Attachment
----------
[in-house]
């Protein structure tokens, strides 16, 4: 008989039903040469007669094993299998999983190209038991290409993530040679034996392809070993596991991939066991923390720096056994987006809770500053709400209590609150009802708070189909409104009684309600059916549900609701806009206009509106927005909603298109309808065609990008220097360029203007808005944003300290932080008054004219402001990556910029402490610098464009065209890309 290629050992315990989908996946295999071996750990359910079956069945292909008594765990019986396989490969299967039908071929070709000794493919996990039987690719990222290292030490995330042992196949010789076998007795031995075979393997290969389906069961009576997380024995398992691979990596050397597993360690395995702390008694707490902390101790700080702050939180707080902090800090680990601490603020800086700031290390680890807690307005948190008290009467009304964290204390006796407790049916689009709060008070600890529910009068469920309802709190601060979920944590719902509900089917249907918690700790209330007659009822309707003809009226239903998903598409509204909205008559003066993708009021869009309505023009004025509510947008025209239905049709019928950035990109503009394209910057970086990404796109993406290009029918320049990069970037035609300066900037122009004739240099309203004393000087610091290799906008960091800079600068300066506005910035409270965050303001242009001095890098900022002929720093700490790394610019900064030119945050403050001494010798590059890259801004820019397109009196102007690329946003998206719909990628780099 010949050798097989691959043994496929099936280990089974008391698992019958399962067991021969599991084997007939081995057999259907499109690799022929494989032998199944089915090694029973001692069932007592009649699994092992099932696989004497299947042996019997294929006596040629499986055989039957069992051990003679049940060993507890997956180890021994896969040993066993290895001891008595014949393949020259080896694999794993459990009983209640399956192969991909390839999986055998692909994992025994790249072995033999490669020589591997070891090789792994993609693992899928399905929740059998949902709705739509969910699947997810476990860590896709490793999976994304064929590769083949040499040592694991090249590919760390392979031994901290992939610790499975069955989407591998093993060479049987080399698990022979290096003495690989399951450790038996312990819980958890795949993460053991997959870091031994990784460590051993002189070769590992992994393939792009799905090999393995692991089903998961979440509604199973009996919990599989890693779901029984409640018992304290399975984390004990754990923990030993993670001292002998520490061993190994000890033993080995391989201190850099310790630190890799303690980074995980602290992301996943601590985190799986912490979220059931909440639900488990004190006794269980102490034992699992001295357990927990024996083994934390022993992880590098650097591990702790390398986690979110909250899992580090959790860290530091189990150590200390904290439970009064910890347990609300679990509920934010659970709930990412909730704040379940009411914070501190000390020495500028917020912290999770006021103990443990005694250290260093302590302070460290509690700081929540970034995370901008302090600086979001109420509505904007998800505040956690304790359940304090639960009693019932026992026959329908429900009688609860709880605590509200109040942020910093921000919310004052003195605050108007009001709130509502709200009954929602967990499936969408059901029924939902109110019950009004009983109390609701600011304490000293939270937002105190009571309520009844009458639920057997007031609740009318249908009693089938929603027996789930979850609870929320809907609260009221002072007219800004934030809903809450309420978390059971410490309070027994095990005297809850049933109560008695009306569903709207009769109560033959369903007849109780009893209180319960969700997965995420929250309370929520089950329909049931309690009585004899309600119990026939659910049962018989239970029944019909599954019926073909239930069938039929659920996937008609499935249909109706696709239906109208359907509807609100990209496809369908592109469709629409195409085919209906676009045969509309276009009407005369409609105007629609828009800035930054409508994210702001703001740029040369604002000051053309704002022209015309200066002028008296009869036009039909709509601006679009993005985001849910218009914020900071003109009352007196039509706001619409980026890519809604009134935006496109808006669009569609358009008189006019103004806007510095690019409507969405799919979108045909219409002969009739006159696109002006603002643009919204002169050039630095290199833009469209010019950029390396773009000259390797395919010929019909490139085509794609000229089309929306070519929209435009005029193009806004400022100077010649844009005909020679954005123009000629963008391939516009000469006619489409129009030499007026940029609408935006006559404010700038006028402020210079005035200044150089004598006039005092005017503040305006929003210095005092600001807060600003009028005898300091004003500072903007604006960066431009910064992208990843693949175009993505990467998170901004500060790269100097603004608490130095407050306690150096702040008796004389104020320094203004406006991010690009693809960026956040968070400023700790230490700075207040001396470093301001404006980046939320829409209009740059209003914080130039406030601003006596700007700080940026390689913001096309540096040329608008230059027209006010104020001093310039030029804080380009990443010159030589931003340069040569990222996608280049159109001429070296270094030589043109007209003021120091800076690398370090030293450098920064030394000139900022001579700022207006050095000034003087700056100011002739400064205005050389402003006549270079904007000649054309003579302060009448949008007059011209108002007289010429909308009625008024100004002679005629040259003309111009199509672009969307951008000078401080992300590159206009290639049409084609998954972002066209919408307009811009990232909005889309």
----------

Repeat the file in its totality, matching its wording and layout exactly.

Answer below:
[in-house]
């Protein structure tokens, strides 16, 4: 008989039903040469007669094993299998999983190209038991290409993530040679034996392809070993596991991939066991923390720096056994987006809770500053709400209590609150009802708070189909409104009684309600059916549900609701806009206009509106927005909603298109309808065609990008220097360029203007808005944003300290932080008054004219402001990556910029402490610098464009065209890309 290629050992315990989908996946295999071996750990359910079956069945292909008594765990019986396989490969299967039908071929070709000794493919996990039987690719990222290292030490995330042992196949010789076998007795031995075979393997290969389906069961009576997380024995398992691979990596050397597993360690395995702390008694707490902390101790700080702050939180707080902090800090680990601490603020800086700031290390680890807690307005948190008290009467009304964290204390006796407790049916689009709060008070600890529910009068469920309802709190601060979920944590719902509900089917249907918690700790209330007659009822309707003809009226239903998903598409509204909205008559003066993708009021869009309505023009004025509510947008025209239905049709019928950035990109503009394209910057970086990404796109993406290009029918320049990069970037035609300066900037122009004739240099309203004393000087610091290799906008960091800079600068300066506005910035409270965050303001242009001095890098900022002929720093700490790394610019900064030119945050403050001494010798590059890259801004820019397109009196102007690329946003998206719909990628780099 010949050798097989691959043994496929099936280990089974008391698992019958399962067991021969599991084997007939081995057999259907499109690799022929494989032998199944089915090694029973001692069932007592009649699994092992099932696989004497299947042996019997294929006596040629499986055989039957069992051990003679049940060993507890997956180890021994896969040993066993290895001891008595014949393949020259080896694999794993459990009983209640399956192969991909390839999986055998692909994992025994790249072995033999490669020589591997070891090789792994993609693992899928399905929740059998949902709705739509969910699947997810476990860590896709490793999976994304064929590769083949040499040592694991090249590919760390392979031994901290992939610790499975069955989407591998093993060479049987080399698990022979290096003495690989399951450790038996312990819980958890795949993460053991997959870091031994990784460590051993002189070769590992992994393939792009799905090999393995692991089903998961979440509604199973009996919990599989890693779901029984409640018992304290399975984390004990754990923990030993993670001292002998520490061993190994000890033993080995391989201190850099310790630190890799303690980074995980602290992301996943601590985190799986912490979220059931909440639900488990004190006794269980102490034992699992001295357990927990024996083994934390022993992880590098650097591990702790390398986690979110909250899992580090959790860290530091189990150590200390904290439970009064910890347990609300679990509920934010659970709930990412909730704040379940009411914070501190000390020495500028917020912290999770006021103990443990005694250290260093302590302070460290509690700081929540970034995370901008302090600086979001109420509505904007998800505040956690304790359940304090639960009693019932026992026959329908429900009688609860709880605590509200109040942020910093921000919310004052003195605050108007009001709130509502709200009954929602967990499936969408059901029924939902109110019950009004009983109390609701600011304490000293939270937002105190009571309520009844009458639920057997007031609740009318249908009693089938929603027996789930979850609870929320809907609260009221002072007219800004934030809903809450309420978390059971410490309070027994095990005297809850049933109560008695009306569903709207009769109560033959369903007849109780009893209180319960969700997965995420929250309370929520089950329909049931309690009585004899309600119990026939659910049962018989239970029944019909599954019926073909239930069938039929659920996937008609499935249909109706696709239906109208359907509807609100990209496809369908592109469709629409195409085919209906676009045969509309276009009407005369409609105007629609828009800035930054409508994210702001703001740029040369604002000051053309704002022209015309200066002028008296009869036009039909709509601006679009993005985001849910218009914020900071003109009352007196039509706001619409980026890519809604009134935006496109808006669009569609358009008189006019103004806007510095690019409507969405799919979108045909219409002969009739006159696109002006603002643009919204002169050039630095290199833009469209010019950029390396773009000259390797395919010929019909490139085509794609000229089309929306070519929209435009005029193009806004400022100077010649844009005909020679954005123009000629963008391939516009000469006619489409129009030499007026940029609408935006006559404010700038006028402020210079005035200044150089004598006039005092005017503040305006929003210095005092600001807060600003009028005898300091004003500072903007604006960066431009910064992208990843693949175009993505990467998170901004500060790269100097603004608490130095407050306690150096702040008796004389104020320094203004406006991010690009693809960026956040968070400023700790230490700075207040001396470093301001404006980046939320829409209009740059209003914080130039406030601003006596700007700080940026390689913001096309540096040329608008230059027209006010104020001093310039030029804080380009990443010159030589931003340069040569990222996608280049159109001429070296270094030589043109007209003021120091800076690398370090030293450098920064030394000139900022001579700022207006050095000034003087700056100011002739400064205005050389402003006549270079904007000649054309003579302060009448949008007059011209108002007289010429909308009625008024100004002679005629040259003309111009199509672009969307951008000078401080992300590159206009290639049409084609998954972002066209919408307009811009990232909005889309």